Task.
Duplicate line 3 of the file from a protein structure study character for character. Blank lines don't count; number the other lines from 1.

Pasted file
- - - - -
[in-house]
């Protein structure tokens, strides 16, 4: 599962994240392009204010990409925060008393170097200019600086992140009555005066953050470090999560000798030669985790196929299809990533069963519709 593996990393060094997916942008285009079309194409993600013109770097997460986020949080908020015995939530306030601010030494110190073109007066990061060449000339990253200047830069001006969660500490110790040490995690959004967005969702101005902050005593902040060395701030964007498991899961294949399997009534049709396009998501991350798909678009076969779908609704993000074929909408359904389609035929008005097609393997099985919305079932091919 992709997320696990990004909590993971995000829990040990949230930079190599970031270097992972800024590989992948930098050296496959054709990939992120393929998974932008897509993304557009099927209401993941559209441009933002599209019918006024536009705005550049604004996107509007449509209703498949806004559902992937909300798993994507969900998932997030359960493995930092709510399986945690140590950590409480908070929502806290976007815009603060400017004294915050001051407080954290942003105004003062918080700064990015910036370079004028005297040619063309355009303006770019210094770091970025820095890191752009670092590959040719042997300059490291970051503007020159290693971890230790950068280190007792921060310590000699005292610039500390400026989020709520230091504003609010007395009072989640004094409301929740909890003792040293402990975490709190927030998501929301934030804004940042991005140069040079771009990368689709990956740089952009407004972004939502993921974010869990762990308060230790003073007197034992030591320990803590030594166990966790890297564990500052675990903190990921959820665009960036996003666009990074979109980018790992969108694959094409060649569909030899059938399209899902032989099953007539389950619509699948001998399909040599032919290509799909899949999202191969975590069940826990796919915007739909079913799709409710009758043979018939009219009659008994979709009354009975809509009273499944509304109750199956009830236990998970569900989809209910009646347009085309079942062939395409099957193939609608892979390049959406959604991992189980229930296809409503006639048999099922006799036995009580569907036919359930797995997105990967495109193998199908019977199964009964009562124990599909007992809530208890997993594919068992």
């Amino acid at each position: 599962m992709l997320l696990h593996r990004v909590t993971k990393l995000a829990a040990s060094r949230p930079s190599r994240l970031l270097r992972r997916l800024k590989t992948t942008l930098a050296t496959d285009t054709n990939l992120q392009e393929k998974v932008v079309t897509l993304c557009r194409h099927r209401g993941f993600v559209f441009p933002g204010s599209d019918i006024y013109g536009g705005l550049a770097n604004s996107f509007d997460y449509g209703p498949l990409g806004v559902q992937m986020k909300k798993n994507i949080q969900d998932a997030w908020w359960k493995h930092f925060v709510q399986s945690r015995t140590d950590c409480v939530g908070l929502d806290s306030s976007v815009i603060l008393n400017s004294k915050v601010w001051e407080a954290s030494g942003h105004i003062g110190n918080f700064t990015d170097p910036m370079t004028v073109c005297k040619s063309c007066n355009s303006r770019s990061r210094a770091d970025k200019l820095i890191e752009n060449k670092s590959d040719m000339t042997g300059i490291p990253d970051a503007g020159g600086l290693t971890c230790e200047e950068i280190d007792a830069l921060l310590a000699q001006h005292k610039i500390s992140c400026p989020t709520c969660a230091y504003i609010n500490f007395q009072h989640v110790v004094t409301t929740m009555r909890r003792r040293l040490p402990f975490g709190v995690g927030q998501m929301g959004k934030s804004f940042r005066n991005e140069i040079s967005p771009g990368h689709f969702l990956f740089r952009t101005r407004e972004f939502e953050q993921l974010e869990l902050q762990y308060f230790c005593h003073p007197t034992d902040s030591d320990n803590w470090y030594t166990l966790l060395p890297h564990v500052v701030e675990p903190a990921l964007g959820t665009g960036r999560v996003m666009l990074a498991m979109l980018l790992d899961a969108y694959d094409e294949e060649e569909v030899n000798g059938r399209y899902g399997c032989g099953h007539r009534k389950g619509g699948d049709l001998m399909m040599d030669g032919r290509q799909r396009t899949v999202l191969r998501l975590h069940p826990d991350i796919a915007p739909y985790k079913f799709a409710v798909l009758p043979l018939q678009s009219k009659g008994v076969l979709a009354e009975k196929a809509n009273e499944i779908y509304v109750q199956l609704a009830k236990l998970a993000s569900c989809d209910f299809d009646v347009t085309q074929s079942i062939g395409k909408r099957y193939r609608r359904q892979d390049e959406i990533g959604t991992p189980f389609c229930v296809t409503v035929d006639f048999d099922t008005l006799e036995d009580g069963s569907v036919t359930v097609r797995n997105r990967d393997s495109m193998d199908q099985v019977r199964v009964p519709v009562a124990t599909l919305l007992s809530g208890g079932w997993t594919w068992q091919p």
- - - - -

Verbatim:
């Amino acid at each position: 599962m992709l997320l696990h593996r990004v909590t993971k990393l995000a829990a040990s060094r949230p930079s190599r994240l970031l270097r992972r997916l800024k590989t992948t942008l930098a050296t496959d285009t054709n990939l992120q392009e393929k998974v932008v079309t897509l993304c557009r194409h099927r209401g993941f993600v559209f441009p933002g204010s599209d019918i006024y013109g536009g705005l550049a770097n604004s996107f509007d997460y449509g209703p498949l990409g806004v559902q992937m986020k909300k798993n994507i949080q969900d998932a997030w908020w359960k493995h930092f925060v709510q399986s945690r015995t140590d950590c409480v939530g908070l929502d806290s306030s976007v815009i603060l008393n400017s004294k915050v601010w001051e407080a954290s030494g942003h105004i003062g110190n918080f700064t990015d170097p910036m370079t004028v073109c005297k040619s063309c007066n355009s303006r770019s990061r210094a770091d970025k200019l820095i890191e752009n060449k670092s590959d040719m000339t042997g300059i490291p990253d970051a503007g020159g600086l290693t971890c230790e200047e950068i280190d007792a830069l921060l310590a000699q001006h005292k610039i500390s992140c400026p989020t709520c969660a230091y504003i609010n500490f007395q009072h989640v110790v004094t409301t929740m009555r909890r003792r040293l040490p402990f975490g709190v995690g927030q998501m929301g959004k934030s804004f940042r005066n991005e140069i040079s967005p771009g990368h689709f969702l990956f740089r952009t101005r407004e972004f939502e953050q993921l974010e869990l902050q762990y308060f230790c005593h003073p007197t034992d902040s030591d320990n803590w470090y030594t166990l966790l060395p890297h564990v500052v701030e675990p903190a990921l964007g959820t665009g960036r999560v996003m666009l990074a498991m979109l980018l790992d899961a969108y694959d094409e294949e060649e569909v030899n000798g059938r399209y899902g399997c032989g099953h007539r009534k389950g619509g699948d049709l001998m399909m040599d030669g032919r290509q799909r396009t899949v999202l191969r998501l975590h069940p826990d991350i796919a915007p739909y985790k079913f799709a409710v798909l009758p043979l018939q678009s009219k009659g008994v076969l979709a009354e009975k196929a809509n009273e499944i779908y509304v109750q199956l609704a009830k236990l998970a993000s569900c989809d209910f299809d009646v347009t085309q074929s079942i062939g395409k909408r099957y193939r609608r359904q892979d390049e959406i990533g959604t991992p189980f389609c229930v296809t409503v035929d006639f048999d099922t008005l006799e036995d009580g069963s569907v036919t359930v097609r797995n997105r990967d393997s495109m193998d199908q099985v019977r199964v009964p519709v009562a124990t599909l919305l007992s809530g208890g079932w997993t594919w068992q091919p």